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I first encountered Japanese woodblock prints – specifically those done in the traditional Ukiyo-e method – on a visit to the Museum of Fine Arts in Boston. Katsushika Hokusai’s (1760-1849) print The Great Wave Off of Kanagawa (part of the series 36 Views from Mount Fuji), has been reproduced on everything from mugs to t-shirts to calendars, and is probably the example most readers are familiar with. But my favorite artist of Ukiyo-e is Hokusai’s contemporary Utagawa Hiroshige (1797-1858). Hiroshige’s compositions are the more dynamic. His series One Hundred Famous Views of Edo pushes the limits of the medium and the two-dimensional plane.
A Ukiyo-e print requires the combined labor of several artisans. The artist (for example: Hiroshige) creates the drawing. But it is the carver who translates the image into wood. He performs a kind of color separation, assigning each color (or pattern, or special effect) to an individual block. Each block contains only a small portion of the picture and a finished print can take anywhere from 10-25 carved blocks. The blocks are then turned over to the printer.
The printer applies ink to each block and positions the paper on it, face down. The image is transferred (by hand) by rubbing the reverse side of the paper carefully with a special tool. After it dries, the printer then lays the same sheet of paper onto the next block, working through all the color blocks – achieving perfect alignment by fitting the corner of the sheet into a right angle impression carved into the corner every block.
It’s a labor intensive process but the resulting prints are exquisite – allowing for incredible detail, while appearing deceptively simple on casual inspection. Reproductions in books rarely do these pieces justice. It’s only in person that you discover the subtle shading, the mica embedded into the background 0f a night sky, or an embossing detail the printer used to create the white-on-white effect of snow falling onto piles of already drifted snow. These pictures are painstakingly crafted, and meant to be enjoyed, one layer at a time.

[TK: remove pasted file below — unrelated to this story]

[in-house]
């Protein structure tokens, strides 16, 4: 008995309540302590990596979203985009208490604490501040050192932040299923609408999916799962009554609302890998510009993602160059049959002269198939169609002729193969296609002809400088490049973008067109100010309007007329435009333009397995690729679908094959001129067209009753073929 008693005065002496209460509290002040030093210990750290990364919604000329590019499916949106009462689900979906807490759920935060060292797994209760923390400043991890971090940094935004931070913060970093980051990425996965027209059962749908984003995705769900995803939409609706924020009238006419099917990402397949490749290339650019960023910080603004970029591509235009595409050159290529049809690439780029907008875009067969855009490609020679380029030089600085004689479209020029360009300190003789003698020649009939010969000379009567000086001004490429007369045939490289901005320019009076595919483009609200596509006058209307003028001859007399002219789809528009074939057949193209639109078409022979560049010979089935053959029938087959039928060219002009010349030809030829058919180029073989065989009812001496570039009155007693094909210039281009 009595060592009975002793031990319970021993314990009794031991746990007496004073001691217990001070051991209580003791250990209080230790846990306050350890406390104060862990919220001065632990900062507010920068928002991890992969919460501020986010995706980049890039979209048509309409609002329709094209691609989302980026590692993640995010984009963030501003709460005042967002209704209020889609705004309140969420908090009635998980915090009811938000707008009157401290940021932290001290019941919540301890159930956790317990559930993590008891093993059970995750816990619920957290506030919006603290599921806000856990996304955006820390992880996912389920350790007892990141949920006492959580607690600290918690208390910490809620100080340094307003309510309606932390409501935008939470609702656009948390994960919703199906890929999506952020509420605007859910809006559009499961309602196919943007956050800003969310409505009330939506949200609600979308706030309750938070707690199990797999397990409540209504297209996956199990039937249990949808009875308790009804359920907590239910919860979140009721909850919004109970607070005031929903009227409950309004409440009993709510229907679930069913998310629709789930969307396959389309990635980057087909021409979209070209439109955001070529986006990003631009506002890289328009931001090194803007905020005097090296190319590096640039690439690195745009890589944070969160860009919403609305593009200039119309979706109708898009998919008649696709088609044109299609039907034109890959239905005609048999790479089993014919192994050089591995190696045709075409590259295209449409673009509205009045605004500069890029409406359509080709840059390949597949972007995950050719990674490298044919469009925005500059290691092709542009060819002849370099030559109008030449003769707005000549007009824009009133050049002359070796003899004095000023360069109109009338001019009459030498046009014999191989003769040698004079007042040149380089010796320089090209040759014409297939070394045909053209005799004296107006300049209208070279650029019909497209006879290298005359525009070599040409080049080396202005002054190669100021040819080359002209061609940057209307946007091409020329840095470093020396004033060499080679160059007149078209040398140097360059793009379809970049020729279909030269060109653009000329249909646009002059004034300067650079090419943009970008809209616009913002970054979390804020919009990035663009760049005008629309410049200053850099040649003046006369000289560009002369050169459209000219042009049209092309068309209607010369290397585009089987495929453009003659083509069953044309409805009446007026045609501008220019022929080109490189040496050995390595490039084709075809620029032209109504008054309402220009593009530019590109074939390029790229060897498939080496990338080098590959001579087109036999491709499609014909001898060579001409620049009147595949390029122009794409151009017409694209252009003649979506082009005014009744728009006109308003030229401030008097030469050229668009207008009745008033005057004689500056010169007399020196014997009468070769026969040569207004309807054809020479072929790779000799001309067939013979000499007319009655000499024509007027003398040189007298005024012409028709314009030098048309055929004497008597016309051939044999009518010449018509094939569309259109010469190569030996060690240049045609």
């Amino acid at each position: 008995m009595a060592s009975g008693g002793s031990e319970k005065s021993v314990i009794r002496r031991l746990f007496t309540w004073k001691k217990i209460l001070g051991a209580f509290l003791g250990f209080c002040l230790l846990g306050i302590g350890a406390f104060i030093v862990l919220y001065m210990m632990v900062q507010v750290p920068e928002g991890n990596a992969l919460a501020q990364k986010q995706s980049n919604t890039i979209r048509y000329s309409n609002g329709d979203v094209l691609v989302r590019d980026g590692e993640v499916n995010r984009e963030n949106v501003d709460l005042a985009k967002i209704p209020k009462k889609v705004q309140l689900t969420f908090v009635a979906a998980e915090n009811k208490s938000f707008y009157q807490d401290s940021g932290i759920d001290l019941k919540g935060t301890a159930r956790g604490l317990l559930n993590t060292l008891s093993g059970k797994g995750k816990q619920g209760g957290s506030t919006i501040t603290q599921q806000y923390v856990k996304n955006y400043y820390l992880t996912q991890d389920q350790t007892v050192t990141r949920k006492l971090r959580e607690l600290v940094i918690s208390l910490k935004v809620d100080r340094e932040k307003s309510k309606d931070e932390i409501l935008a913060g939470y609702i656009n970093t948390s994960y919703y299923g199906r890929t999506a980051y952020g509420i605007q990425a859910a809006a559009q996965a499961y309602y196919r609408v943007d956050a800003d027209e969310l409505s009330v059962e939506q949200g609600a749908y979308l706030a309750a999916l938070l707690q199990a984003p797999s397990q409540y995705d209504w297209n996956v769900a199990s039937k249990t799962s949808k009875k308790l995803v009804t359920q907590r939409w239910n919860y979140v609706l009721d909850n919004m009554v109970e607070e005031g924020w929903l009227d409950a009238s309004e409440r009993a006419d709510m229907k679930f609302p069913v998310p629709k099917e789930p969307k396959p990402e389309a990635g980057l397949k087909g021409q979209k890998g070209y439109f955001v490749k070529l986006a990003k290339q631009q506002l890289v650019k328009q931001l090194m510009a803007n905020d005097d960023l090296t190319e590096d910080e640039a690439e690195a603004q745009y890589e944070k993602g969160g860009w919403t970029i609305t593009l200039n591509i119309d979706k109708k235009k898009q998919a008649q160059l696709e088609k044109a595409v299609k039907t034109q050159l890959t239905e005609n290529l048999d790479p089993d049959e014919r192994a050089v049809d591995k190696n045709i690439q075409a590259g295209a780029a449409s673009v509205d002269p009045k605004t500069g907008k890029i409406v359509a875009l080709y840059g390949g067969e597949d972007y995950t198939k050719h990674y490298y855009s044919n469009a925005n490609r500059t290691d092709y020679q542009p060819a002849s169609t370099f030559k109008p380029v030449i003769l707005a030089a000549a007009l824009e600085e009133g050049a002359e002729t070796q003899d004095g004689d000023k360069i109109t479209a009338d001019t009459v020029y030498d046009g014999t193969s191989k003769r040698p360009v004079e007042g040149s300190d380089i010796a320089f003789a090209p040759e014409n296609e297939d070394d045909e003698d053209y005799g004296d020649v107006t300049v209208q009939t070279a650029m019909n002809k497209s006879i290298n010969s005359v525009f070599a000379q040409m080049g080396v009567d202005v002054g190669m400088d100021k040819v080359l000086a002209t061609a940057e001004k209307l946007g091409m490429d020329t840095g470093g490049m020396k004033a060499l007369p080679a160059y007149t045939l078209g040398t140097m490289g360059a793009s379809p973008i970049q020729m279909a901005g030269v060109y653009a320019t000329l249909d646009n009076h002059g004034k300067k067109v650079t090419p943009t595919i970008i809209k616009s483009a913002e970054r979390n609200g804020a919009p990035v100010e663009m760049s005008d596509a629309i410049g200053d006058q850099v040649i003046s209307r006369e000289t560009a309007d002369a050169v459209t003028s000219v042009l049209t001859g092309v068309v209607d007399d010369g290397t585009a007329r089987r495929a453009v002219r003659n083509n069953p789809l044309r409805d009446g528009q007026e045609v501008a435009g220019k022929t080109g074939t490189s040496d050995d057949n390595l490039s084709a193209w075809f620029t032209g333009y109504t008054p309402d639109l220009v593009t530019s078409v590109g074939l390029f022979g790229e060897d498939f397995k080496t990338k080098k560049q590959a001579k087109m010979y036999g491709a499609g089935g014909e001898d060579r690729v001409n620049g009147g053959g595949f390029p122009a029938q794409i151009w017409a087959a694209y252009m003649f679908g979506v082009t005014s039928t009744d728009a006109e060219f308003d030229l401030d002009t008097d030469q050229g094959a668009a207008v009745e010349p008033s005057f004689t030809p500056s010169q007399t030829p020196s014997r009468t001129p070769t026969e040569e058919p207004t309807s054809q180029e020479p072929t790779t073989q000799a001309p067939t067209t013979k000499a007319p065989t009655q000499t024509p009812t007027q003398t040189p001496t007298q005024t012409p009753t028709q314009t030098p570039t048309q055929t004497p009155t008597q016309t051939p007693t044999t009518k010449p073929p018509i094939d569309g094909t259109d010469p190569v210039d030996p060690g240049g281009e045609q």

What has all this to do with Haruki Murakami’s Sputnik Sweetheart? The novel left me with the same sense of careful construction and of a shared Japanese aesthetic.
Murakami’s novel is narrated by a young man known only as “K.”, who tells us the story of his relationship with a strange and dishevelled girl named Sumire. K. is Sumire’s best friend, her confidant and her support system as she struggles to become a writer. A classic love triangle develops. Our narrator is in love with Sumire. Sumire, in turn, falls in love with a sophisticated older business woman named Miu. Their affair causes Sumire to change her life, her appearance and her attitude. She begins working for Miu and stops writing. The two travel together, and while vacationing on a secluded Greek island Sumire mysteriously disappears. Miu calls K. and requests that he come to the island to help search for the missing girl. What he discovers when he gets there is both haunting and, at least for this reader, frustratingly unsatisfying: two manuscripts left behind by Sumire – both of which create more questions than they provide answers.
The first part of Sputnik Sweetheart provides background on K.’s relationship with Sumire; the second part recounts Sumire’s love affair with Miu. The third, and final part, deals with Sumire’s disappearance and our narrator’s search for answers. (This breakdown of the book is mine, by the way, not the author’s. The book is divided into 16 chapters). Like the Ukiyo-e print, the story of K., Sumire & Miu develops in layers. There is the three parts of the plot I described above, the two manuscripts, and then a third story of sacrifice that K. tells Sumire to encourage her to have faith in her talent as a writer. Each of these plot devices is skillfully written, well-developed and interesting in and of itself. But they never clicked into place to form a complete picture. To further confuse matters, Murakami hints at (but never confirms) a science fiction twist at the end. In some ways Sputnik Sweetheart reminded me of the novel and 1975 film Picnic at Hanging Rock , though Murakami is inarguably a better writer.
Haruki Murakami’s prose is everything I could hope for in a Japanese author. Concise, lovely, evocative – incredibly detailed while appearing deceptively simple like a Ukiyo-e print. There is a powerful awareness of space, the setting of each scene defined by K.’s perspective. The reader moves with him from room to room, whether in a cramped apartment at 2AM, a security guard’s dingy office, Sumire’s abandoned room on a Greek island or the inside of a ferris wheel car at night. Sputnik Sweetheart is a series of small compositions – which is why it is so pleasing and where it disappoints. If I were to go back I would not choose this novel as my introduction to Murakami’s writing. Still, what I discovered in its pages has sparked a desire to read more.
Publisher: Vintage International, New York (2001)
ISBN: 978 0 375 72605 7
And if you’re interested in learning more about Ukiyo-e:
Color Woodblock Printmaking: The Traditional Method of Ukiyo-e by Margaret M. Kanada
Publisher: Shufonotomo Co., LTD., Japan (1995)
ISBN: 4 07 975316 0
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